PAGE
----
Over the last 2-1/2 years, fee-based managed account assets have soared by $500 billion, and as their star continues to rise, experts say the sponsors that best consolidate their managed account operations to deliver a consistent and understandable message to advisers will reap the greatest rewards.

Unfortunately, a new study from the Boston-based research firm Cerulli Associates reveals, many managed account groups remain splintered units, typically forced to borrow services from elsewhere within the organization, or to seek help from outside vendors.

Given the more than $1.3 trillion in assets that managed accounts command, that's somewhat surprising, said Jeffrey Strange, a Cerulli analyst and author of "Managed Account Groups: Impact on Future Distribution."

Managed account groups are also poised to gain even greater importance within the organization in coming years, he said. To date, the ascent of the managed account group has been on the strength of IRA and 401(k) rollovers. As the nation's 70 million Baby Boomers enter retirement, those rollovers will only multiply.

In addition, the industry is gravitating further away from a transaction-based commission business, to one that embraces the more compelling revenue model that a flat fee provides. So, as fees continue to fall and as technology advances, managed account groups will be more capable of going down market.

The managed account group model is also evolving into one that it can take a more prominent, portfolio-construction role. That's because recent regulatory action has moved asset manager selection away from a subjective process where asset managers put forward soft dollars to curry favor, to one where the selection is more institutional in nature.

"Selection is becoming more quantitative, more objective," Strange remarked. "Firms are looking more at the technical side of managers."

Taken together, these factors suggest that the time is now to consolidate the personnel organizations and distribution strategies of managed account operations, and to put an end to the mixed messages that advisers are receiving.

And according to Strange, advice is the most crucial component of the managed account platform. Although the financial consultant sits face-to-face with the client, it's the managed account group at the intermediary, or "home office," that is tasked with delivering the information to the adviser to support the investment solution.

That information, however, shouldn't amount to a data dump, Strange warned.

In fact, the greatest hurdle managed account groups face, he said, is educating and not alienating the adviser. It's a common refrain heard these days, he admitted, but one that cannot be repeated often enough when it comes to managed accounts, because advisers will be receiving proprietary information from the home office, as well as information on investment decision-making from asset managers that might come aboard a particular managed account platform.

"Advisers just have so much going on these days, sometimes they'll just tune you out," Strange explained. "For years, they've been told that they need to be telling their clients about alpha and beta, but now they're being told that they just need to understand the investment process of the managed account group - the research, the due diligence.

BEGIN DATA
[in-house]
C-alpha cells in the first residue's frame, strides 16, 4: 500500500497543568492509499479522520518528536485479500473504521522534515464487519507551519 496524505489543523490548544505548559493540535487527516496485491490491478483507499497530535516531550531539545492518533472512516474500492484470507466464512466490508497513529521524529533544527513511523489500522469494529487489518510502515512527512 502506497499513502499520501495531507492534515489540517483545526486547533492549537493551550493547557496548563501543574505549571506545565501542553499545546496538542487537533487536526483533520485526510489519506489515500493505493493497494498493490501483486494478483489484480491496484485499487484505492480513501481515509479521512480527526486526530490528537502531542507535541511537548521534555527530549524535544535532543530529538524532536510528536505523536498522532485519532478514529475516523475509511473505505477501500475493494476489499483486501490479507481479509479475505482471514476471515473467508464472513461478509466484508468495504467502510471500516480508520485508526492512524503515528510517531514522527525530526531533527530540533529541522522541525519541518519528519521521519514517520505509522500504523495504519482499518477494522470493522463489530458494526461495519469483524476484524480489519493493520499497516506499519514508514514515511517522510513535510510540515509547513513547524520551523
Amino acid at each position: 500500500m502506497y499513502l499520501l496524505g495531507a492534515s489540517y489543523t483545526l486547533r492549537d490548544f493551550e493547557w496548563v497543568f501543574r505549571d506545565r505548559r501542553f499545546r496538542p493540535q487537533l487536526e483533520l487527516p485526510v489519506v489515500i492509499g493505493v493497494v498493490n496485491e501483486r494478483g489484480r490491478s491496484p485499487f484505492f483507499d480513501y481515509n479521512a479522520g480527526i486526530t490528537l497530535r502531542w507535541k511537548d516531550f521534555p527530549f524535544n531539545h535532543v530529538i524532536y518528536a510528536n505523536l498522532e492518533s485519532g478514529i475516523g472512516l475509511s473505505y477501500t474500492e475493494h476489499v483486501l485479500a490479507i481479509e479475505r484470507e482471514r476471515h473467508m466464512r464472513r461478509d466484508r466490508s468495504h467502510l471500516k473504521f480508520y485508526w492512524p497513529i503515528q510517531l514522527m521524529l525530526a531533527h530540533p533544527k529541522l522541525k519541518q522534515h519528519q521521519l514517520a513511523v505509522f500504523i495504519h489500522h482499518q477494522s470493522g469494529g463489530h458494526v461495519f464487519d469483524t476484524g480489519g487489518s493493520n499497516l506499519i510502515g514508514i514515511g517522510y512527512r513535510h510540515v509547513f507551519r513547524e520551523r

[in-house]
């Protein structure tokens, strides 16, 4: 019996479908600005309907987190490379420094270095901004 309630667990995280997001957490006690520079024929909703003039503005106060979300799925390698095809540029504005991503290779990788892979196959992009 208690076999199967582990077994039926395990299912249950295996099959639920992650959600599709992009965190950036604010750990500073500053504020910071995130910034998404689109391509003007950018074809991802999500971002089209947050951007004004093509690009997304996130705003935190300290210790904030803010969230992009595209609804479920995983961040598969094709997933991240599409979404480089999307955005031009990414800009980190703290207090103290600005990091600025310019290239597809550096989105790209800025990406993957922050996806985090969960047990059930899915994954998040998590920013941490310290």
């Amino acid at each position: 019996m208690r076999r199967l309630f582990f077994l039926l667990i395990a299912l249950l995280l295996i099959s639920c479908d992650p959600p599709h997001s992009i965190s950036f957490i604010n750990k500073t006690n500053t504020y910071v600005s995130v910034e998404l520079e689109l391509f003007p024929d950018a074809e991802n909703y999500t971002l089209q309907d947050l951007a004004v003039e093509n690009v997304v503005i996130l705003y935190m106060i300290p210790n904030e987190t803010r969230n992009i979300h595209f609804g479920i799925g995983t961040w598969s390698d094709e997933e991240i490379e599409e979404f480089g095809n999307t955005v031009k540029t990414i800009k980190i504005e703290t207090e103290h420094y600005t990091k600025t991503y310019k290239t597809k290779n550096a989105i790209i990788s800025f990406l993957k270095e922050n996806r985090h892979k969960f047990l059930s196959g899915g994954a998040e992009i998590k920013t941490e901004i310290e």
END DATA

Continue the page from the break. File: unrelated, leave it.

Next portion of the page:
"A centralized, managed account group will get you to a unified voice," he added. "In other words, they'll say to the adviser, You guys are on the ground and know what these people need. We're not going to give you every product under the sun, but based on the profile of this client, here's what we recommend, and you can tweak it however you want."

Of the firms polled by Cerulli that are centralizing their managed account operations, just 25% maintain a profit-and-loss measurement. That's rather alarming, Strange said, given the increasingly important role they are playing within the organization. Although those firms reported that their managed account groups have distinct goals - such as gaining a particular degree of assets or a certain number of accounts - the all-important, revenue yardstick doesn't exist. Instead, many firms consider their managed account group mere "utilities" that simply support the fee-based business.

"We think the managed account groups should have some revenue attributed to them so that firms know they're making the right investments, in terms of technology and people," Strange said.

The reluctance to invest in managed account groups, Cerulli found, can be traced to several factors, First, there's a great deal of noise surrounding new products - like exchange-traded funds, multiple style-accounts and unified managed accounts. As a result, many firms are unsure what steps to take to harness their growth. And then there's the unified managed accounts technology, which is struggling to catch up.

But that's the great merit of a centralized managed account group, Strange observed.

"The next stage will likely be a unified managed accounts environment, so it doesn't matter what type of programs or products you pursue right now, because you'll have this orientation where you can plug in anything," he said. "And having a unified managed account culture is almost as good as having formalized, unified managed account technology."

(c) 2006 Money Management Executive and SourceMedia, Inc. All Rights Reserved.

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